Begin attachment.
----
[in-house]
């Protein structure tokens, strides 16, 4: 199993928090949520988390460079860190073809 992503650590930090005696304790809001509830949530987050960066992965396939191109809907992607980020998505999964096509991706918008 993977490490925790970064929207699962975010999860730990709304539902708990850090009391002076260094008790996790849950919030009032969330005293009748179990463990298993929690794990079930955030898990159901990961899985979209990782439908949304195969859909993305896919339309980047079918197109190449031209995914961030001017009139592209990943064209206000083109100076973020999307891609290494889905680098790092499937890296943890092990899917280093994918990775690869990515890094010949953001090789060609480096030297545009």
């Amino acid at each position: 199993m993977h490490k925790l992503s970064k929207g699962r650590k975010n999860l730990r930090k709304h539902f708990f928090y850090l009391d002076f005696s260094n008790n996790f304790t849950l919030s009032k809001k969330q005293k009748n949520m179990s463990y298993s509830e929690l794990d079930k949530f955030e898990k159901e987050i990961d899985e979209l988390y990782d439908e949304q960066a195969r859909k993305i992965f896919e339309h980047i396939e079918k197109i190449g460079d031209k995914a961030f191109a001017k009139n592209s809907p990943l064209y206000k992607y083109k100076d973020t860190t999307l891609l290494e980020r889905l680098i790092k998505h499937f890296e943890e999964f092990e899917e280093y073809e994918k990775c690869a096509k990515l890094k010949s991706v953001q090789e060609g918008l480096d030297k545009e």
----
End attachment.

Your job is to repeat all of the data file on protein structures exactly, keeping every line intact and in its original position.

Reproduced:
[in-house]
């Protein structure tokens, strides 16, 4: 199993928090949520988390460079860190073809 992503650590930090005696304790809001509830949530987050960066992965396939191109809907992607980020998505999964096509991706918008 993977490490925790970064929207699962975010999860730990709304539902708990850090009391002076260094008790996790849950919030009032969330005293009748179990463990298993929690794990079930955030898990159901990961899985979209990782439908949304195969859909993305896919339309980047079918197109190449031209995914961030001017009139592209990943064209206000083109100076973020999307891609290494889905680098790092499937890296943890092990899917280093994918990775690869990515890094010949953001090789060609480096030297545009």
């Amino acid at each position: 199993m993977h490490k925790l992503s970064k929207g699962r650590k975010n999860l730990r930090k709304h539902f708990f928090y850090l009391d002076f005696s260094n008790n996790f304790t849950l919030s009032k809001k969330q005293k009748n949520m179990s463990y298993s509830e929690l794990d079930k949530f955030e898990k159901e987050i990961d899985e979209l988390y990782d439908e949304q960066a195969r859909k993305i992965f896919e339309h980047i396939e079918k197109i190449g460079d031209k995914a961030f191109a001017k009139n592209s809907p990943l064209y206000k992607y083109k100076d973020t860190t999307l891609l290494e980020r889905l680098i790092k998505h499937f890296e943890e999964f092990e899917e280093y073809e994918k990775c690869a096509k990515l890094k010949s991706v953001q090789e060609g918008l480096d030297k545009e």